The President Abdullah Gül and Deputy Prime Minister Bülent Arinç are among the founders of the party and are the most visible members of the fraction "inspired by" Fethullah Gülen. A couple of years ago, Erdogan floated the idea of a constitutional change to establish a presidential system. He wants a system closer to the Russian regime (as opposed to the US or French arrangements) where the President can dissolve the Parliament, presides over Cabinet meeting and appoints all rectors, ambassadors and half of the Constitutional Court judges. And he wants to be that President.

Erdogan assumed that Abdullah Gül would simply cede the presidency (as he gave up his Prime Minister post in the past), even though the Constitutional Court ruled that the President was eligible for a second and final term despite a constitutional amendment that shortened his mandate from seven years to five.

Instead, Gül signalled his intention to stay put by launching a full-fledged re-branding effort. He used to be known as a hardcore Islamist, more conservative and ideologically principled than Erdogan. His new image is a lot more centrist, open minded, tolerant and democratic.

Last October, he addressed the Parliament to urge them to pass democratic reforms, to extend liberties and to adopt a position of reconciliation towards Kurds. Since then, he kept pushing for more democracy and distancing himself from the government and the PM at every chance he got. Especially after the Gezi incidents, Gül's (and Arinç's) tolerant message which disapproved of police brutality stood in sharp contrast to Erdogan's vociferous law and order rhetoric.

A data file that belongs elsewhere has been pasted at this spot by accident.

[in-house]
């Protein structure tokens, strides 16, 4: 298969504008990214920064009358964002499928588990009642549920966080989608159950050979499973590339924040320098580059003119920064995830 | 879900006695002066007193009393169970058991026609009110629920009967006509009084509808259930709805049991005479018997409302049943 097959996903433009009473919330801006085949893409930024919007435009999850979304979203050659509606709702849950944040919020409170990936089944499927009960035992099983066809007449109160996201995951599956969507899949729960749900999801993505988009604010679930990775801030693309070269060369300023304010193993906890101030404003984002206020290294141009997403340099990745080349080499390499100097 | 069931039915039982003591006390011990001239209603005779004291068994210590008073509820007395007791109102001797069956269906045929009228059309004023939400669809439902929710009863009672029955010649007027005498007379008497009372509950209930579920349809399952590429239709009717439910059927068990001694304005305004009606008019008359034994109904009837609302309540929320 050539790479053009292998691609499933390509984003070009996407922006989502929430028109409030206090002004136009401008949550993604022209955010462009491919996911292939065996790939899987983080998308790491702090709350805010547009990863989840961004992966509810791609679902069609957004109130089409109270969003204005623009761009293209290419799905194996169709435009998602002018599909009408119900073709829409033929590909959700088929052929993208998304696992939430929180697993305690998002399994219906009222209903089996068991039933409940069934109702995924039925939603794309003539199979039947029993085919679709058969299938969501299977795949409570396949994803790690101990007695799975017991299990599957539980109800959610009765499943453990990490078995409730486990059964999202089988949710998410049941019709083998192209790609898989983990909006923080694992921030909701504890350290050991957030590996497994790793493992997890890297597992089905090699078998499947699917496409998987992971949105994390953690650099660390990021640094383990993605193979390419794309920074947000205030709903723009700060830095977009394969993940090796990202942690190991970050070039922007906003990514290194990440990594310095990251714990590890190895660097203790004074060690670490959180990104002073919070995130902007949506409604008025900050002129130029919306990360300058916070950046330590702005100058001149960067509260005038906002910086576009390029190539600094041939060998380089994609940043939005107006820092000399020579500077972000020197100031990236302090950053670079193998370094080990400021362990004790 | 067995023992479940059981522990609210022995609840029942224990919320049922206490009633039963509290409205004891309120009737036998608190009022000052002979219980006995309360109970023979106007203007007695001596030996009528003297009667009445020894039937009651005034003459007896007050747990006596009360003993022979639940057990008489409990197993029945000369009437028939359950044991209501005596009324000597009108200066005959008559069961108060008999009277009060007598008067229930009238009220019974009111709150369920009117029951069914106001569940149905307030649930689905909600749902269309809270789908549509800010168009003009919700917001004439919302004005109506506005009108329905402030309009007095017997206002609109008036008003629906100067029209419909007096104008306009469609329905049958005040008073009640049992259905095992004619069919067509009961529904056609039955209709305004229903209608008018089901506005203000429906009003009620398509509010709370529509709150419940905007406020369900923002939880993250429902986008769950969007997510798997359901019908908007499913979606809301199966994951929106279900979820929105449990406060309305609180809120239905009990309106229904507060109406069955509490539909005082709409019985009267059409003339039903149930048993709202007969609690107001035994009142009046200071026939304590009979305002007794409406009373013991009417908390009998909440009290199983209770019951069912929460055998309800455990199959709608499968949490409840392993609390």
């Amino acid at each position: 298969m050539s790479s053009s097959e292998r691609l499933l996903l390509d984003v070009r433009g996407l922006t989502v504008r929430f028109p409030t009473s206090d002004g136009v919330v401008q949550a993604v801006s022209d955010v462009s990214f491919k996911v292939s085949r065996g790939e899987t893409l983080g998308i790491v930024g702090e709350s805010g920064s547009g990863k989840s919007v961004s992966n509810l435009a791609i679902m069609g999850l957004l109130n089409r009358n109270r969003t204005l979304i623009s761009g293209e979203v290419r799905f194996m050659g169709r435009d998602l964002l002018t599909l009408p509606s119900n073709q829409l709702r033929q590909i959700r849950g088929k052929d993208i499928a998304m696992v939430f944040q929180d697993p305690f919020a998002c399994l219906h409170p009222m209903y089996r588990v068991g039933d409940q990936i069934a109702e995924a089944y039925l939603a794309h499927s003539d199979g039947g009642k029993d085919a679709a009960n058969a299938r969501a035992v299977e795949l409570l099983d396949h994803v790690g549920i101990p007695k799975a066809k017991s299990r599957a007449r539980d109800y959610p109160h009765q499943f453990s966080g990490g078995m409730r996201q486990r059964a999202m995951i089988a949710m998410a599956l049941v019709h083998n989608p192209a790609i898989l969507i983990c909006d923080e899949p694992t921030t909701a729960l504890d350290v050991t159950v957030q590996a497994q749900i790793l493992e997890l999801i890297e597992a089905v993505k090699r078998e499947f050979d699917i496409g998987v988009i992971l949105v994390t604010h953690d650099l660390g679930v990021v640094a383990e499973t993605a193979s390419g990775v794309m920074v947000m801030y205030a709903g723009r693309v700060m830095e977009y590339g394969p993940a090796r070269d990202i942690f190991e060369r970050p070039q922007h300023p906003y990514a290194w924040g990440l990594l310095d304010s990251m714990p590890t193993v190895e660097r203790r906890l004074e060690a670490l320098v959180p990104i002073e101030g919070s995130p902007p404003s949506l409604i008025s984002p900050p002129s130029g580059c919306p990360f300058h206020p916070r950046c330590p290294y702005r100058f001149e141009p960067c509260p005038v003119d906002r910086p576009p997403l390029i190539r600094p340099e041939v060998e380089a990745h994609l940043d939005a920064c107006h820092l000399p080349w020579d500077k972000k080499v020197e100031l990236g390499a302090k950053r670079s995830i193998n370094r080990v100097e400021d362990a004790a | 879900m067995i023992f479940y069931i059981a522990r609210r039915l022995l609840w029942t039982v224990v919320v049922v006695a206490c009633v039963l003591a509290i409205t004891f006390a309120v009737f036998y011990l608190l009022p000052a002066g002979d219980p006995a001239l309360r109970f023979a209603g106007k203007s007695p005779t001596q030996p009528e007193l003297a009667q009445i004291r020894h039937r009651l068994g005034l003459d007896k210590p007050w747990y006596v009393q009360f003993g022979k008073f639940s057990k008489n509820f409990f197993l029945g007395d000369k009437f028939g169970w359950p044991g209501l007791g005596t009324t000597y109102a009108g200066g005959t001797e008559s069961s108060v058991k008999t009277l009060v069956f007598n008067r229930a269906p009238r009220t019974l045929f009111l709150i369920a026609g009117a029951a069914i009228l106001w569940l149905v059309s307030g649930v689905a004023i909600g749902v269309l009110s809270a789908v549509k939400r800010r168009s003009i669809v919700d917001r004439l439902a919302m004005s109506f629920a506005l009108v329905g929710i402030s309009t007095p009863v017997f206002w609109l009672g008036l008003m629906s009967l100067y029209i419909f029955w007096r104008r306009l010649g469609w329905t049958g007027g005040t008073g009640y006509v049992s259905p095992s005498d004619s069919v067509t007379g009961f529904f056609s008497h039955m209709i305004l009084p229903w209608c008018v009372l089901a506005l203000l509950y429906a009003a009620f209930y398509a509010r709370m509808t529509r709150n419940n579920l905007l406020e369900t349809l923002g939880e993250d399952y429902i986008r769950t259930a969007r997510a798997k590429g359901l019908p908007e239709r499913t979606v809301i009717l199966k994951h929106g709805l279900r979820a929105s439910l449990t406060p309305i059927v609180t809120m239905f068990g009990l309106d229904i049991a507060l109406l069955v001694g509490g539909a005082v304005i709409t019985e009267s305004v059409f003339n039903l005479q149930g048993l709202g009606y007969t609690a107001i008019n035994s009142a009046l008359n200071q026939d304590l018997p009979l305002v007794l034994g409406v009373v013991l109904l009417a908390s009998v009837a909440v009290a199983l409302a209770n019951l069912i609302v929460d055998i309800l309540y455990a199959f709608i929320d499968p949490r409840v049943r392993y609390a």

In fact, Gül is now seen as the wise elder statesman and opinion polls show that a majority of the electorate prefer him over Erdogan as President. Even the opposition CHP stated (albeit hypothetically) that they would support him for president.

To sharpen the divide, Gül also advocated, rather publicly, a more peace-oriented foreign policy, especially towards Turkey's neighbors. And he favored continuity over Erdogan's seemingly impulsive foreign policy priorities: When Erdogan suggested to abandon the EU in favor of Shanghai Five, Gül became the voice of Turkey's longstanding European aspirations.

Moreover, the Gülen movement closed ranks behind Gül and used their considerable media muscle to support his re-branding effort. Pro-Gülen media organizations began criticizing Erdogan's policies while voicing support for Gül's more moderate alternatives. This is what they wrote about Erdogan's female MP stunt. Moreover, the co-ed story was leaked by their flagship newspaper Zaman, which happens to be the largest Turkish daily.

The movement was especially worried that the seriously flawed prosecution of Sledgehammer and Ergenekon cases reflected badly on them and turned the public opinion against them, as there is a widely held belief that the justice system has been infiltrated by pro-Gülen prosecutors and judges. The movement figured that supporting Gül's more democratic and centrist message would be mutually beneficial.

There are some observers who believe that Gül may be creating his own political organization.